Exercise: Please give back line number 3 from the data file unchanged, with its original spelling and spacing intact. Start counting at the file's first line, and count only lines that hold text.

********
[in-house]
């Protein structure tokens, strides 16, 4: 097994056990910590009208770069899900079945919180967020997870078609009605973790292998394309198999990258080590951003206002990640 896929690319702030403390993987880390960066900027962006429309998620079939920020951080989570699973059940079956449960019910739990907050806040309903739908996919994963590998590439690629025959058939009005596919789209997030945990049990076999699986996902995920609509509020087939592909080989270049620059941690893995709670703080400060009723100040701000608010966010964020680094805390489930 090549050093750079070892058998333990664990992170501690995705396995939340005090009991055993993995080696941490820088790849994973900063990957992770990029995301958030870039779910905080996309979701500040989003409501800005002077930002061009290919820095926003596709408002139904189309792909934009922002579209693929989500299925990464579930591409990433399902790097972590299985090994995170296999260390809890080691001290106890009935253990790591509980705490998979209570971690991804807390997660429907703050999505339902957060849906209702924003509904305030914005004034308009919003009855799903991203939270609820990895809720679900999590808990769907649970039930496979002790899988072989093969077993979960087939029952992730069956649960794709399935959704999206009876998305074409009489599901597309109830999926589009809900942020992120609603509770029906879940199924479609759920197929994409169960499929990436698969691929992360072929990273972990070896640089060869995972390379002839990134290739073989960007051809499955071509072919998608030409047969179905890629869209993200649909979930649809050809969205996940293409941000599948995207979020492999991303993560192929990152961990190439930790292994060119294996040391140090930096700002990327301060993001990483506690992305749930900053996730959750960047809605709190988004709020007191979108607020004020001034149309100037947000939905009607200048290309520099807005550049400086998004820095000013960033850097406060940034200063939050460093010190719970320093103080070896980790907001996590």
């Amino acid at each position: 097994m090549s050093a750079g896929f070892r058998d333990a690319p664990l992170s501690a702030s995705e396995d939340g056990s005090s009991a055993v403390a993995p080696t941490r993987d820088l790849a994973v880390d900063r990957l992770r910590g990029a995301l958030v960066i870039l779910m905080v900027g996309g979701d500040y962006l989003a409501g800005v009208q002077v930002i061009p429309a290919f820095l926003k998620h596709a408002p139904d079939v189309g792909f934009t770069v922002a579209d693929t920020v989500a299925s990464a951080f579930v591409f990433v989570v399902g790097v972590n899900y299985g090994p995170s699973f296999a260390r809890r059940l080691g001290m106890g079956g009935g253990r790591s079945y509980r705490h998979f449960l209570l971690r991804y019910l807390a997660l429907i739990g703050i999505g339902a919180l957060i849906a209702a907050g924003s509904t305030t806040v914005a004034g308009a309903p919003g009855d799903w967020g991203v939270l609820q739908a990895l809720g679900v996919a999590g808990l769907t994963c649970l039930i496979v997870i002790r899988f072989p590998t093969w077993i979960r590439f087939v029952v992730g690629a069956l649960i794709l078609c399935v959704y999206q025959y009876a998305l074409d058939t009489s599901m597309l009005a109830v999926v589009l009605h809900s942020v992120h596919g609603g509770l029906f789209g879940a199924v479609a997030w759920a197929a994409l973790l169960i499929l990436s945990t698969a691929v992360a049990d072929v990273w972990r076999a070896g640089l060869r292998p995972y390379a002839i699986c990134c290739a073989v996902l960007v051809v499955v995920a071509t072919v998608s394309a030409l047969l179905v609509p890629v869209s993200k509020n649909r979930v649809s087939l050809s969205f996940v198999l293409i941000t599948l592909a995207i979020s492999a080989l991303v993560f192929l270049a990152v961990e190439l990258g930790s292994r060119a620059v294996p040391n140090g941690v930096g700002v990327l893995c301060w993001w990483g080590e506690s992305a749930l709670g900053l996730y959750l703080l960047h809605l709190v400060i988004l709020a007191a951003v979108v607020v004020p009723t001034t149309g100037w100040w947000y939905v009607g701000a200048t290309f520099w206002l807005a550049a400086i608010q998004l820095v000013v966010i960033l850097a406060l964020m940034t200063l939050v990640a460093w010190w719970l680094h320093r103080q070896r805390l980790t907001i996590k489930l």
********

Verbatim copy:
């Amino acid at each position: 097994m090549s050093a750079g896929f070892r058998d333990a690319p664990l992170s501690a702030s995705e396995d939340g056990s005090s009991a055993v403390a993995p080696t941490r993987d820088l790849a994973v880390d900063r990957l992770r910590g990029a995301l958030v960066i870039l779910m905080v900027g996309g979701d500040y962006l989003a409501g800005v009208q002077v930002i061009p429309a290919f820095l926003k998620h596709a408002p139904d079939v189309g792909f934009t770069v922002a579209d693929t920020v989500a299925s990464a951080f579930v591409f990433v989570v399902g790097v972590n899900y299985g090994p995170s699973f296999a260390r809890r059940l080691g001290m106890g079956g009935g253990r790591s079945y509980r705490h998979f449960l209570l971690r991804y019910l807390a997660l429907i739990g703050i999505g339902a919180l957060i849906a209702a907050g924003s509904t305030t806040v914005a004034g308009a309903p919003g009855d799903w967020g991203v939270l609820q739908a990895l809720g679900v996919a999590g808990l769907t994963c649970l039930i496979v997870i002790r899988f072989p590998t093969w077993i979960r590439f087939v029952v992730g690629a069956l649960i794709l078609c399935v959704y999206q025959y009876a998305l074409d058939t009489s599901m597309l009005a109830v999926v589009l009605h809900s942020v992120h596919g609603g509770l029906f789209g879940a199924v479609a997030w759920a197929a994409l973790l169960i499929l990436s945990t698969a691929v992360a049990d072929v990273w972990r076999a070896g640089l060869r292998p995972y390379a002839i699986c990134c290739a073989v996902l960007v051809v499955v995920a071509t072919v998608s394309a030409l047969l179905v609509p890629v869209s993200k509020n649909r979930v649809s087939l050809s969205f996940v198999l293409i941000t599948l592909a995207i979020s492999a080989l991303v993560f192929l270049a990152v961990e190439l990258g930790s292994r060119a620059v294996p040391n140090g941690v930096g700002v990327l893995c301060w993001w990483g080590e506690s992305a749930l709670g900053l996730y959750l703080l960047h809605l709190v400060i988004l709020a007191a951003v979108v607020v004020p009723t001034t149309g100037w100040w947000y939905v009607g701000a200048t290309f520099w206002l807005a550049a400086i608010q998004l820095v000013v966010i960033l850097a406060l964020m940034t200063l939050v990640a460093w010190w719970l680094h320093r103080q070896r805390l980790t907001i996590k489930l």